Friday, July 9, 2021

Greenland: A Review



For better or worse, Gerard Butler is now the default guy for a disaster movie, intentional or not. Greenland is beyond Butler's usual work of battling the elements in that it tries for a more grounded approach. Whether he or anyone involved in Greenland is really up to the task is up to the viewer.

Scottish structural engineer John Garrity (Gerard Butler) receives a strange text message saying he and his immediate family have been selected to be sheltered. Sheltered from what? More than likely from "Clarke", a massive comet that the government assures the public will cause minimal if any damage when bits of it enter our atmosphere.

In reality, Clarke's chunks will destroy whole cities, with one of them being an extinction-level piece that will destroy most Earth life as we know it. Only a chosen few however will be safely tucked away in secret mines. Clarke's arrival comes at the worst time though: John and his estranged wife Allison's (Morena Baccarin) birthday party for their son Nathan (Roger Dale Floyd).

Forced to leave their friends and neighbors behind, the Garritys soon enter a maelstrom of epic proportions. Separated when Nathan accidentally leaves his insulin in their truck, they are separated more when the military base is overrun by desperate people. Even more separation occurs when misguided good Samaritans kidnap Nathan and leave Allison stranded on the highway.

Eventually they all reunite and head to Allison's father's ranch, where her father Dale (Scott Glen) provides provisions for them to go to Canada. John on his travels that flights there are headed to their original destination: Greenland. John must take the originally assigned group there to make it, even though Nathan had been denied their original flight because of his diabetes. More struggles ensue until they reach the safety of Greenland.

Greenland moves away from the usual sci-fi/action films Butler's limited acting can do, so one gives him begrudging respect for at least attempting to move for something that gives his character more than a weapon to fight with. We don't get much daring-do with his John Garrity, but we also don't get much introspection from him either. Butler manages to hit the required beats (loving father, repentant husband) with some surprisingly muddled action sequences.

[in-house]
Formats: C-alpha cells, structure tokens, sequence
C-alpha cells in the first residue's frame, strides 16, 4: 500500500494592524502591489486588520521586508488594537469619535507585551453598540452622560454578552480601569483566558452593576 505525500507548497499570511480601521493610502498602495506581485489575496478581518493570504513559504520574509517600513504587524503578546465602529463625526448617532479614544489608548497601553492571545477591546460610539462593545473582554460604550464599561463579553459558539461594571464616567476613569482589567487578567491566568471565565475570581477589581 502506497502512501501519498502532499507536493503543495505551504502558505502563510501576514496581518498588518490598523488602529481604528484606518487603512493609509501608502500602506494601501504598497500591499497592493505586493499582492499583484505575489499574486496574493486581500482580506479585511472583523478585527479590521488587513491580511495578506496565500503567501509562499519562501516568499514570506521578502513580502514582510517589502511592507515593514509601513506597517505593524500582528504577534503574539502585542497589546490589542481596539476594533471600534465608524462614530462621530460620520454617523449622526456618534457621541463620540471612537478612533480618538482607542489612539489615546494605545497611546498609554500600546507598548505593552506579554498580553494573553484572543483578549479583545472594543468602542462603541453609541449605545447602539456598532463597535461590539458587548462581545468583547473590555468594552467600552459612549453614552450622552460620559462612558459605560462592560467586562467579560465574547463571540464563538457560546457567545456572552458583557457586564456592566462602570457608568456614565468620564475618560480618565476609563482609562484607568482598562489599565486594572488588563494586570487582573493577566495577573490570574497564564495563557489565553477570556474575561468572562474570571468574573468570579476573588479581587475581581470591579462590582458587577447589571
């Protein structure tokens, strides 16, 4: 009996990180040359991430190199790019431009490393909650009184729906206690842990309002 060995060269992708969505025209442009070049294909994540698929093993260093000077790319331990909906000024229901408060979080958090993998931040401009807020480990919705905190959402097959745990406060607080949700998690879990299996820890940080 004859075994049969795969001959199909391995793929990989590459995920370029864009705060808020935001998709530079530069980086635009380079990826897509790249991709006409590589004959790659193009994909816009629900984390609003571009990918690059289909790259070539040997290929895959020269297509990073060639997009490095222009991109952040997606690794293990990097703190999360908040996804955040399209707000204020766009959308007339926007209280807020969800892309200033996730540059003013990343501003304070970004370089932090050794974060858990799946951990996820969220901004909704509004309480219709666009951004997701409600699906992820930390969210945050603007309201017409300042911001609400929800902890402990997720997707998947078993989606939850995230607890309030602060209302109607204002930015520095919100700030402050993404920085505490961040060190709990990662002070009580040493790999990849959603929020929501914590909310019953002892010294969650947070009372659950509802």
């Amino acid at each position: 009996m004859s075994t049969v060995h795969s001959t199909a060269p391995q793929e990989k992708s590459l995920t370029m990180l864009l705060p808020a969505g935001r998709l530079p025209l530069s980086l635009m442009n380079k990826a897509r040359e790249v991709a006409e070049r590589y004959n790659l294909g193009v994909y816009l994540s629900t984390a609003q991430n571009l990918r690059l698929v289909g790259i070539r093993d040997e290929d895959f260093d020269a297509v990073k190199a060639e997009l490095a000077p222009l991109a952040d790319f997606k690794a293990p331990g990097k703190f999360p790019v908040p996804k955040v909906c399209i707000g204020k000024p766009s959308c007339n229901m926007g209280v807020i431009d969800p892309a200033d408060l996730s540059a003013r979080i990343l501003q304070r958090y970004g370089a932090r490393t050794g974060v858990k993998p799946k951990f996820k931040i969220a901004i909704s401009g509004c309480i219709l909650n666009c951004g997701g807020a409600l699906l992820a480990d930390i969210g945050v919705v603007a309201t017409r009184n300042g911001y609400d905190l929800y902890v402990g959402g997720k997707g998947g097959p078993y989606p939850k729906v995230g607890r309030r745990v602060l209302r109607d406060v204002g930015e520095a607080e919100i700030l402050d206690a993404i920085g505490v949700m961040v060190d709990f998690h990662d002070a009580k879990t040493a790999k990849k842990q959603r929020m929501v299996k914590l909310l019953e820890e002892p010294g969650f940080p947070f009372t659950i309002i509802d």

Why exactly rednecks would declare this Scottish brogued man "unqualified" for rescue is I suppose some commentary about "immigrants" getting things "regular" Americans can't, but perhaps that is giving Chris Sparling's screenplay too much credit.

Sparling however does set himself up for a peculiar scenario. If those with any kind of diseases were rejected for rescuing, why then did they initially include Nathan in the selected group? Was the government unaware that Nathan had diabetes? Surely they would have done massive background checks on the Garritys, so if Nathan's diabetes was a reason for exclusion, why pick them at all? Why wouldn't they just select a structural engineer with either no family or one that didn't have any diseases? 

His script also can't shift away from certain clichés, such as the rocky marriage that can be fixed apparently only by an extinction-level meteor. Then there's the matter of the insulin being lost, and you sense that Greenland isn't even trying to find new ground.

In certain ways, Greenland teeters towards parody due to situations like those, which are stabs at character development but don't go deep or far. The various separations look they were cribbed from the Pomp & Circumstance section of Fantasia 2000, making John and Allison the Donald and Daisy Duck of Greenland

A great deal of the acting is also unsteady. To be fair, Baccarin didn't have much of a character to play, the neglected/cheated-on wife who eventually finds love again. Again, the performances pushed Greenland into being almost a spoof of disaster films: seven minutes in and I was rooting for Clarke. 

Butler has almost never bothered to act in his career, letting his massive frame and Scottish growl build his cinematic career for him. Greenland isn't an exception, though at least he made that effort to make John less action hero and more "ordinary man caught up in extraordinary circumstances". It didn't quite work, but he gets a B for effort. 

The special effects weren't grand or imposing given the situation. Serviceable is the best word for them.

However, as the film progressed I found if not interest in Greenland as much as a mild respect for them at least making the effort for a more realistic scenario of a world spinning into chaos. Moments such as the Garritys farewell to Dale are effective. The sequence where Allison and Nathan go into a looted pharmacy to find insulin and both observe and are caught up in the nightmare of looting and killings is chilling, perhaps more so given both the pandemic and the Antifa/Black Lives Matter lootings and killings.

It may be that Greenland found itself released at the worst time possible, the story of a world in total disarray and destruction coming in a year where we've seen nothing but total disarray and destruction.

Greenland wasn't terrible. It wasn't good either, but again I'd go back to the word "serviceable". It isn't something to seek out but neither something to reject.   


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